4:15 p.m.

Conservative

The Chair Dave MacKenzie

Thank you.

Mr. Albas.

4:15 p.m.

Conservative

Dan Albas Okanagan—Coquihalla, BC

Thank you, Mr. Chair.

I would like to thank both witnesses for appearing here today.

I know from my previous private member's bill that certainly it is a lengthy process, so I commend Mr. Garrison for his work. It's never easy to put together a bill and then to go through the whole process. I know that for a fact.

Because some of the questions regarding human rights commissions and tribunals have already been asked, I'm going to take the same approach as Mr. Cotler and not approach it from a symbolic basis but more on the consequential aspects of it.

Subparagraph 718.2(a)(i) of the Criminal Code currently contains a list of numerous aggravating factors to be considered when a crime is motivated by hate, bias, or prejudice based on “race, national or ethnic origin, language, colour, religion, sex, age, mental or physical disability, sexual orientation, or any other similar factor”.

Do you think this section, which currently contains a non-exhaustive list of factors, can be interpreted to include crimes motivated by hate, bias, or prejudice based on gender identity?

It is my understanding that the gender expression aspect will be amended down the road; is that not correct?

So if we could focus, then, on gender identity, I'd appreciate it.

In other words, is this amendment to subparagraph 718.2(a)(i) necessary?

4:15 p.m.

NDP

Randall Garrison Esquimalt—Juan de Fuca, BC

I guess it's the same argument that was made earlier, in that there is a value in the Criminal Code's establishing standards of behaviour and telling people what behaviour we do and do not accept in Canada. By listing gender identity in that list, we are making a declaration, just as we made for the other groups.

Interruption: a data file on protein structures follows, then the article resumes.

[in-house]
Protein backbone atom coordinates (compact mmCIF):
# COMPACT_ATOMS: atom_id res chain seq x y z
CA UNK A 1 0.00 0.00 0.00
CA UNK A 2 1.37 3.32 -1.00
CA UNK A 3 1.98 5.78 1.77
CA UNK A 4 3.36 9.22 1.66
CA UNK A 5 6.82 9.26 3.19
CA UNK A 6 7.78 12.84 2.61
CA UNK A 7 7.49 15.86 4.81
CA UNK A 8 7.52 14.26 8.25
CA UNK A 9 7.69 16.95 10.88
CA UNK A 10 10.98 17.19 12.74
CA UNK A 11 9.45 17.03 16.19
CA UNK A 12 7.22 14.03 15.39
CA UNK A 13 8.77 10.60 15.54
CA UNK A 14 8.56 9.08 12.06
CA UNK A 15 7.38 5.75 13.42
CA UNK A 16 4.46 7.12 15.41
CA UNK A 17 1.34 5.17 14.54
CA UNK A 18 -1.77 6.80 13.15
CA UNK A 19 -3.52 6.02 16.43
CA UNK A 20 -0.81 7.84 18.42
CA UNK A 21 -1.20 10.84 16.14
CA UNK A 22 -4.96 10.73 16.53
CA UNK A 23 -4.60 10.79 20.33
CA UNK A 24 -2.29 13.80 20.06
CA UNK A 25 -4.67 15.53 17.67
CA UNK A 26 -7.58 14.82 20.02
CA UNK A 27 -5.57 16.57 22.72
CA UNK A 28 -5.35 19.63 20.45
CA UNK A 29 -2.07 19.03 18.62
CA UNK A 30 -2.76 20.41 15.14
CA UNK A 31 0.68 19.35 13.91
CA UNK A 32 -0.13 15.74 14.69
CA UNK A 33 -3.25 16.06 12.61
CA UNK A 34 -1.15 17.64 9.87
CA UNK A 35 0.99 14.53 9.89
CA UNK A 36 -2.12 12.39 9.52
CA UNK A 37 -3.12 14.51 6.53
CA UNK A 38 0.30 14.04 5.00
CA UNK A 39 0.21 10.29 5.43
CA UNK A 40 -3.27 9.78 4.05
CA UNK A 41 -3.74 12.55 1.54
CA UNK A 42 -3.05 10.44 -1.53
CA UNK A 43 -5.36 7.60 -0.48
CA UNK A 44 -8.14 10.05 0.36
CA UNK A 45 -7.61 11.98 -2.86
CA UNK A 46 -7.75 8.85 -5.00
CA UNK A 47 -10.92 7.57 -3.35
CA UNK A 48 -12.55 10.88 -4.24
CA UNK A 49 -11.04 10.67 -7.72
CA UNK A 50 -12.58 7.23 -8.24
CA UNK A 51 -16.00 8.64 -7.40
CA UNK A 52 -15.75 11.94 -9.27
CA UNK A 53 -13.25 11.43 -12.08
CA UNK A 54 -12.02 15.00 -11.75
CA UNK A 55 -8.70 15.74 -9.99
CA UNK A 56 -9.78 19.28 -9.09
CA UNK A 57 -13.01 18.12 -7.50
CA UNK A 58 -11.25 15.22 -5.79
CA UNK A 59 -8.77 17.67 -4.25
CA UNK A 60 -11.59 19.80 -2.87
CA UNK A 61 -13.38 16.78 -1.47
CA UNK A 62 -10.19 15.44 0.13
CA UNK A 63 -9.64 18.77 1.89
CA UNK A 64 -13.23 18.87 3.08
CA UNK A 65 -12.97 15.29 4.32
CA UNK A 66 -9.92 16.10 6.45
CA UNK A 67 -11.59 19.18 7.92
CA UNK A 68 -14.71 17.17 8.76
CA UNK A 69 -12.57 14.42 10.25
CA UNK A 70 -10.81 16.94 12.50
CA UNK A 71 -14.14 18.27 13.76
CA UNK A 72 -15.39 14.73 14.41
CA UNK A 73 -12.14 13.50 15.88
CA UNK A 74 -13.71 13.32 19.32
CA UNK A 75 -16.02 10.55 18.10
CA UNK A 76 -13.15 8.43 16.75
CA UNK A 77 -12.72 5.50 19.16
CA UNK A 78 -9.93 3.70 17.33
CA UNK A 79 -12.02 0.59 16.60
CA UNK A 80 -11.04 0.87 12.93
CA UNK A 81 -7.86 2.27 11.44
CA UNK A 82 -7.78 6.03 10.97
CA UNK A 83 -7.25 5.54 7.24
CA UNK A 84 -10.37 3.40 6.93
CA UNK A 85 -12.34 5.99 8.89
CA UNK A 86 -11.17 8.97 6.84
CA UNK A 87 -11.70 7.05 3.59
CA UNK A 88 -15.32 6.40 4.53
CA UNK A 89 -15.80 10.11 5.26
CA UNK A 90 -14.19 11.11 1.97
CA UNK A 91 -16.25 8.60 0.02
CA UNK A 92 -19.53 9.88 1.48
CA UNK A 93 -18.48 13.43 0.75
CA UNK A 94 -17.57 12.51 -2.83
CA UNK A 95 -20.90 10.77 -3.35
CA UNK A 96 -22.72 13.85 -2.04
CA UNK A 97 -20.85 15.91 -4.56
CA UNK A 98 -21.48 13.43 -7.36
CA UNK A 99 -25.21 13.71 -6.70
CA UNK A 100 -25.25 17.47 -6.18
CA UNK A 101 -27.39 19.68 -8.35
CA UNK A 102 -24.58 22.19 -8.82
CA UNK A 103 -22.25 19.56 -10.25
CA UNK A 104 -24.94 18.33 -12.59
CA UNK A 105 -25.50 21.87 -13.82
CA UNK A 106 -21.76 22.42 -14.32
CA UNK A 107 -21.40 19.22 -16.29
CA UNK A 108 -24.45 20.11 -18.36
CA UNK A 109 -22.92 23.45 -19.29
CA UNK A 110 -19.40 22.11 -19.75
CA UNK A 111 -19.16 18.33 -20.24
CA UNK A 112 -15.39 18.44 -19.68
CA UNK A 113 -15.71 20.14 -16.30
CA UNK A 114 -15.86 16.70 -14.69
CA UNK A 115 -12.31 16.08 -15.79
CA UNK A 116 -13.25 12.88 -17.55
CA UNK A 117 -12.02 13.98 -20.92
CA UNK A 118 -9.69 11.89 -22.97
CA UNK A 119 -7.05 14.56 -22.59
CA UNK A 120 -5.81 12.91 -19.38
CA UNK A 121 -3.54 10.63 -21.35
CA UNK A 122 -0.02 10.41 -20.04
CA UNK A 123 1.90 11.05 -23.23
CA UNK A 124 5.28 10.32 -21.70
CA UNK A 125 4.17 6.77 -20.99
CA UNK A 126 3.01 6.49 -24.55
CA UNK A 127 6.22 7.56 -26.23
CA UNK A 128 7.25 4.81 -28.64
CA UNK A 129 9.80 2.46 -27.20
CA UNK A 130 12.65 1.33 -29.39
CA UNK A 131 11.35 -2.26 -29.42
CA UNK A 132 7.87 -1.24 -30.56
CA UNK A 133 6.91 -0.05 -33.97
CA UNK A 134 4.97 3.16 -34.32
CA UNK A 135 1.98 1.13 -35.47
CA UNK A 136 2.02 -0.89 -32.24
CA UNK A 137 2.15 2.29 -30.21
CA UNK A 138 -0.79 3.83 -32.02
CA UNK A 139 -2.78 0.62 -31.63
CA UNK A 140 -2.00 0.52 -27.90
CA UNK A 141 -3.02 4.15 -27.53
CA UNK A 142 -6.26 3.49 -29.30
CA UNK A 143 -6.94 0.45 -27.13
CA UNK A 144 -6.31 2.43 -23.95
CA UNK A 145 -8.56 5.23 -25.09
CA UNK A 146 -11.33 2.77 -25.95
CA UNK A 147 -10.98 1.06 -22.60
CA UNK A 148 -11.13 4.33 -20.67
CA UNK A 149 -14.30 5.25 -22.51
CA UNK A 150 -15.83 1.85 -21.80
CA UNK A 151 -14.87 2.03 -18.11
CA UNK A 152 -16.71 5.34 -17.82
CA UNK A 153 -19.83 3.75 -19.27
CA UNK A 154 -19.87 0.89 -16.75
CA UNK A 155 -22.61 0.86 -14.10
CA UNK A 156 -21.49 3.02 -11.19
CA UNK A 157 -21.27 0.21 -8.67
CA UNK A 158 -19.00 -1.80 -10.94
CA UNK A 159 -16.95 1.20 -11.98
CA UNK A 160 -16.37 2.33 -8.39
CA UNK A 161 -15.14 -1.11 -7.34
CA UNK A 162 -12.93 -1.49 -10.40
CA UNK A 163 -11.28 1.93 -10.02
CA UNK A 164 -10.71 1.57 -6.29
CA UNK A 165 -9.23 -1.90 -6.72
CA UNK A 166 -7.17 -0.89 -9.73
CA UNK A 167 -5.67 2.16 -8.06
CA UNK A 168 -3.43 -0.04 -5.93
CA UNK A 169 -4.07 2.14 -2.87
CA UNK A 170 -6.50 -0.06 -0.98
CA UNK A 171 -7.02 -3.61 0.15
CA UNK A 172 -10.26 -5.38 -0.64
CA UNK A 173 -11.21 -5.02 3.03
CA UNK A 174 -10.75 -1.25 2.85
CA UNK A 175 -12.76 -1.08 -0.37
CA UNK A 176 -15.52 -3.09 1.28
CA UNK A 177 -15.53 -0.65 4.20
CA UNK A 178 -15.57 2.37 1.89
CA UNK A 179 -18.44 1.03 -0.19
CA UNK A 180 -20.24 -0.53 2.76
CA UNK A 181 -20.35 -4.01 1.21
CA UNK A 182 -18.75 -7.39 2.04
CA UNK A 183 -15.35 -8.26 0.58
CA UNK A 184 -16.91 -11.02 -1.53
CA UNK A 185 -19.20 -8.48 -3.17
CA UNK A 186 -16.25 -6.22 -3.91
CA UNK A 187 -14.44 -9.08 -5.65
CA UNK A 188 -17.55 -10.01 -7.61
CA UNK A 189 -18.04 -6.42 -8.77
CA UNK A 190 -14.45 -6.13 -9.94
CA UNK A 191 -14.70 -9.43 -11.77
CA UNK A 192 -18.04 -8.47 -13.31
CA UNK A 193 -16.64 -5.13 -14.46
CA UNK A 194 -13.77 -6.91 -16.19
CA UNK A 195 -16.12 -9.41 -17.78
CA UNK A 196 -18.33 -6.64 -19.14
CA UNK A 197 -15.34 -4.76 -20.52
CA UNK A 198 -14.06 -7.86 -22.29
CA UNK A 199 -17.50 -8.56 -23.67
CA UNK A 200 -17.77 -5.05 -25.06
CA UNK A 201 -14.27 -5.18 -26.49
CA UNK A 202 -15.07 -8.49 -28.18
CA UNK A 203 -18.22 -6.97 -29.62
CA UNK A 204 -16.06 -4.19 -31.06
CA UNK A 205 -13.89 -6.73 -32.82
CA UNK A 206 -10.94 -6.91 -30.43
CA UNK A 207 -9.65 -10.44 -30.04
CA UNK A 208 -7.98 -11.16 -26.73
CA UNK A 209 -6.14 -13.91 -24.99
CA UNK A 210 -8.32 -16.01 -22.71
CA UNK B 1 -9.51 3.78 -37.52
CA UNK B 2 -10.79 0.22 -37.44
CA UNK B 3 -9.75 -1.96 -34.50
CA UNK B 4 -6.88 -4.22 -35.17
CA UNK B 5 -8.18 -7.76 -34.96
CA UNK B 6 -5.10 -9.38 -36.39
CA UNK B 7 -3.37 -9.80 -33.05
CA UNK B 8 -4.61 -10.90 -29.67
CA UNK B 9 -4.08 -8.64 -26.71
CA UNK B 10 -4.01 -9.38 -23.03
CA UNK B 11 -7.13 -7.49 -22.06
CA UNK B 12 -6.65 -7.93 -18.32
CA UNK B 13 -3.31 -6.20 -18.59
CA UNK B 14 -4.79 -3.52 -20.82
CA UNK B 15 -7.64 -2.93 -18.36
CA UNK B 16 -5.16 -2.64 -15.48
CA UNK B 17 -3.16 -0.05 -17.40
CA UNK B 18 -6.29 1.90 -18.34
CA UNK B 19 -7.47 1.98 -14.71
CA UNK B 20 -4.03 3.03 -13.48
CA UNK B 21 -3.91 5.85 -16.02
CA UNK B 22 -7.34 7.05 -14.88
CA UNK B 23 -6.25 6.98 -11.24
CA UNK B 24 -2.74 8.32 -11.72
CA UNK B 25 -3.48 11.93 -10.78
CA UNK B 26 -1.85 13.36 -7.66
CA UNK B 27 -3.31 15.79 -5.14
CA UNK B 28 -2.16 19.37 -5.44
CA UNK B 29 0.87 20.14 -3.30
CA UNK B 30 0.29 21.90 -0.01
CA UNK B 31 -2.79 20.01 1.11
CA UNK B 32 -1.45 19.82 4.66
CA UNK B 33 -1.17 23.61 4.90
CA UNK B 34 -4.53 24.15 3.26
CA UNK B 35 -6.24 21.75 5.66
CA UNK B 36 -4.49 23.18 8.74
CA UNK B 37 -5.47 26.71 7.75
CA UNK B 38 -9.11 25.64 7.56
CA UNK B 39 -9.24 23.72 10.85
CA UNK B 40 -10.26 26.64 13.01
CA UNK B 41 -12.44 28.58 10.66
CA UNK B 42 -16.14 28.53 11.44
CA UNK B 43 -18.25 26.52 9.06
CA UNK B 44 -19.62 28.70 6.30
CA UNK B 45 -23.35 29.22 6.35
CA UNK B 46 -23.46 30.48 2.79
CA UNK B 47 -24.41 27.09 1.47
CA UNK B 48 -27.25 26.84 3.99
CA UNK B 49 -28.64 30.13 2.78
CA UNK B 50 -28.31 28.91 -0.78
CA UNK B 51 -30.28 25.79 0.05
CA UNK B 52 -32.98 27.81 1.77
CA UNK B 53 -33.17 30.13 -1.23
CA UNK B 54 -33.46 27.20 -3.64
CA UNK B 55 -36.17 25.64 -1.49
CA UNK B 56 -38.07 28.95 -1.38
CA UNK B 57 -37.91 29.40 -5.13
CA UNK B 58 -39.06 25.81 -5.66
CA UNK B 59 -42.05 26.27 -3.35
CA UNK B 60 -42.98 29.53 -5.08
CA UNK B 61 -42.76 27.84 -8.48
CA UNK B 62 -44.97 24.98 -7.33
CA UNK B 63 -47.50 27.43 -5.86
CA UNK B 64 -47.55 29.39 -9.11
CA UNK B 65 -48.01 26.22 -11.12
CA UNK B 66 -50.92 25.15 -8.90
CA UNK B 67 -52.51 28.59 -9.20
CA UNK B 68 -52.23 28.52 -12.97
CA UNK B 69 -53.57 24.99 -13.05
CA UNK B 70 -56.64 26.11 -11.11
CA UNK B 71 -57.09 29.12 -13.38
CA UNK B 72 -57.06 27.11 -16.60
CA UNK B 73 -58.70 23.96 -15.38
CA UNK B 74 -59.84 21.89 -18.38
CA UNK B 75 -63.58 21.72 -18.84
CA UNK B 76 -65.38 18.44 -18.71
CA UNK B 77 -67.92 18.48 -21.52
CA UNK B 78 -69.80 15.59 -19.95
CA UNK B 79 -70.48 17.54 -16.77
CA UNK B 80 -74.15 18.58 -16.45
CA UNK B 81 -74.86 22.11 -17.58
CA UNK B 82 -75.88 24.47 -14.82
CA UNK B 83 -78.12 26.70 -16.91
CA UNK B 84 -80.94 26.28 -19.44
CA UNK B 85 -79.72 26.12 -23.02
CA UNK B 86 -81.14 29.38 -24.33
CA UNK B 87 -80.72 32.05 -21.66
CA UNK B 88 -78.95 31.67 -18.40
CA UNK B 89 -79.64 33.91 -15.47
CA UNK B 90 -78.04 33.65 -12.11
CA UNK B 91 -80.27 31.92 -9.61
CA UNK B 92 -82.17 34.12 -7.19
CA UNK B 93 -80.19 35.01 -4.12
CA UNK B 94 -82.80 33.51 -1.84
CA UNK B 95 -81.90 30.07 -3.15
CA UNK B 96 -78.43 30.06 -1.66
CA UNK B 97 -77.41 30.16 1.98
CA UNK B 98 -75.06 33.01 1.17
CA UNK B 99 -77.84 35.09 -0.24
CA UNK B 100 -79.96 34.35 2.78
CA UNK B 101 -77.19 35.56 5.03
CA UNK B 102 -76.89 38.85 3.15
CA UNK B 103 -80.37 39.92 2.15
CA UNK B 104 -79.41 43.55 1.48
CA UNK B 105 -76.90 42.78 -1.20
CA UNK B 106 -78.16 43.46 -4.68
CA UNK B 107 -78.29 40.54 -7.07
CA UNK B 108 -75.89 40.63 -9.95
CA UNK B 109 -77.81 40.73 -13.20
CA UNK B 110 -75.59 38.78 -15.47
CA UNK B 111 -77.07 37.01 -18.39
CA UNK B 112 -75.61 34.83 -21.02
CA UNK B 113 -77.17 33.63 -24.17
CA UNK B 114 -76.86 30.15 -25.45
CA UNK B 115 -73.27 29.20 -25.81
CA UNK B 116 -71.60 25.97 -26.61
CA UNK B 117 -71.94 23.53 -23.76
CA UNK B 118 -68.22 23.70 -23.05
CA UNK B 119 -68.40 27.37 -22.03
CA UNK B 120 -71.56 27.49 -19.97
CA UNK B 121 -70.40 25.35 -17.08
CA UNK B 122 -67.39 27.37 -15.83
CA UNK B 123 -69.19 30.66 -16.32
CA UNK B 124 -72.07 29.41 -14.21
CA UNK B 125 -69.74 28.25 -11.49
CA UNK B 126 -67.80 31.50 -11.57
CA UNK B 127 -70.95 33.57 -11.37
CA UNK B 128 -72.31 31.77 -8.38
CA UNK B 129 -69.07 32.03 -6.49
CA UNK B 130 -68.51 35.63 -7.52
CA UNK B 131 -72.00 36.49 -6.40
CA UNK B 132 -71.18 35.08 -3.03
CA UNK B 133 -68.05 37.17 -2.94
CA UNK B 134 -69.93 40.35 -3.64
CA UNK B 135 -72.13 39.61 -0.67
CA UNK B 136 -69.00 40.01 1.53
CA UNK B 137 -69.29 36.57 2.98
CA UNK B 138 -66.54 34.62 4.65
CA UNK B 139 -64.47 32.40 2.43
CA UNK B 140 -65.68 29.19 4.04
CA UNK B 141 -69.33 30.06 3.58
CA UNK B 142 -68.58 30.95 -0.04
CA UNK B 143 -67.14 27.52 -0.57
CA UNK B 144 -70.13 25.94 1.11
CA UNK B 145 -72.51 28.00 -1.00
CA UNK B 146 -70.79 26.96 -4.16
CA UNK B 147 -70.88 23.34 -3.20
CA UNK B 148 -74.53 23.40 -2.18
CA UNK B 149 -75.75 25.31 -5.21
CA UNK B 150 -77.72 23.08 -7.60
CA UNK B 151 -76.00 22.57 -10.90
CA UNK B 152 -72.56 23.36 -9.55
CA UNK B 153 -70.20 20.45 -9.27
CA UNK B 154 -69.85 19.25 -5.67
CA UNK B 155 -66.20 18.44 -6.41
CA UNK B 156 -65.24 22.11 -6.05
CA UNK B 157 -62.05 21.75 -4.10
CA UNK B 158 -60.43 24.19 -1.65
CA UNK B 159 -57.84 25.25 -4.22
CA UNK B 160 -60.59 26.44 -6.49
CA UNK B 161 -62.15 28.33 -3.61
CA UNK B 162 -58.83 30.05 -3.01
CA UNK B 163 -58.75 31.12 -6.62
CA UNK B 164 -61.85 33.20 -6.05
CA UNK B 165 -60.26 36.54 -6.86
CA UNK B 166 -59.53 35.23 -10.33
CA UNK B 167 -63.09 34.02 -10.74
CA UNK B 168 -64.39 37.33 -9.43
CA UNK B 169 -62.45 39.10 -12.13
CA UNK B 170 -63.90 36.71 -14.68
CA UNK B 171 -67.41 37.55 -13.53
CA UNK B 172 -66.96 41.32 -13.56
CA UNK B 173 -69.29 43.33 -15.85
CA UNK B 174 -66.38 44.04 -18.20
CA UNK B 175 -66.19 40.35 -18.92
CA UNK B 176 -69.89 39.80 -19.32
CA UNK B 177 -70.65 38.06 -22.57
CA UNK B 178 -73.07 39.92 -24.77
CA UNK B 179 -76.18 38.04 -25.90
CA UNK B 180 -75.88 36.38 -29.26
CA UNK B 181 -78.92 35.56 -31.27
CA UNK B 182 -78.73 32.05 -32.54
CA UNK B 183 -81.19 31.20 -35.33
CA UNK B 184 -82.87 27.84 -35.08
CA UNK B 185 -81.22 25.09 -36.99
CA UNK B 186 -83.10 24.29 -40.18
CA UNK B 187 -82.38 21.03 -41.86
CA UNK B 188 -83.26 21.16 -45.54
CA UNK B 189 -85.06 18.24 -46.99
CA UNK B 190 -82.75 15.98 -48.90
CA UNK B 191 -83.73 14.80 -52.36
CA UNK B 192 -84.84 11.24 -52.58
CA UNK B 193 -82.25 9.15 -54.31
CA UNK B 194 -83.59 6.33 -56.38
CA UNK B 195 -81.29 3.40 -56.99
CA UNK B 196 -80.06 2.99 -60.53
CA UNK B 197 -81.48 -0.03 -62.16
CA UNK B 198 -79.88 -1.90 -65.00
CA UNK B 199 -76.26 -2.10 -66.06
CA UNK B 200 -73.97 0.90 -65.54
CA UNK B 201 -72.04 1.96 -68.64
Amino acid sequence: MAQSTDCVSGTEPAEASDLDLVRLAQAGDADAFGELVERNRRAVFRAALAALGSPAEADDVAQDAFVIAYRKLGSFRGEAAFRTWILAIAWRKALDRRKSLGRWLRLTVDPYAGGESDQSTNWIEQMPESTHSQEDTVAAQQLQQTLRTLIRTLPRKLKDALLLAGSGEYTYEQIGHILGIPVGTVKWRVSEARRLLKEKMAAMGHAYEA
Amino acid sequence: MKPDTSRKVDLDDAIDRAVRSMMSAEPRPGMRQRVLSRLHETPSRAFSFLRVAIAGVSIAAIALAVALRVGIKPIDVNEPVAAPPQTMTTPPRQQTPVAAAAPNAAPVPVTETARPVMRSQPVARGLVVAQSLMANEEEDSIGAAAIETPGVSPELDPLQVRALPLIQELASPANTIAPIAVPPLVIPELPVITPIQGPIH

Now, I understand that there are some people who don't like the hate crime section of the Criminal Code, and that's a debate for a different day. But if we are going to list groups, then I believe that gender identity is equally worthy of listing as any of the other groups that are already listed. You could make the same arguments, in essence, about several of the other things in the list: “Oh, we don't really need them there, because they'll be included.”

My argument is simply that equality for transgendered Canadians means listing and declaring in the same way we have for other factors in that list.

4:20 p.m.

Conservative

Dan Albas Okanagan—Coquihalla, BC

Again, in the criminal law context, could you provide examples of offences that have been committed in relation to gender identity?

4:20 p.m.

NDP

Randall Garrison Esquimalt—Juan de Fuca, BC

Well, I started today by talking about the murder of a transgendered woman in New Westminster, British Columbia, who was very active in the community in promotion of equality for transgendered people. She was from the South Asian community and actively conducted workshops in public schools so that people could come to know a transgendered person and understand her life situation as she spoke from her experience.

While that was a murder case and a more extreme case, there's obviously no “aggravating” factor—in murder, we're at the top—but there are many other legal cases in which the motivating factor appears to have been hatred against transgendered people. I didn't bring specific examples with me today to discuss, but it's certainly not difficult to find them.

4:20 p.m.

Conservative

Dan Albas Okanagan—Coquihalla, BC

Do you think the offences would have been prevented had this bill been in place?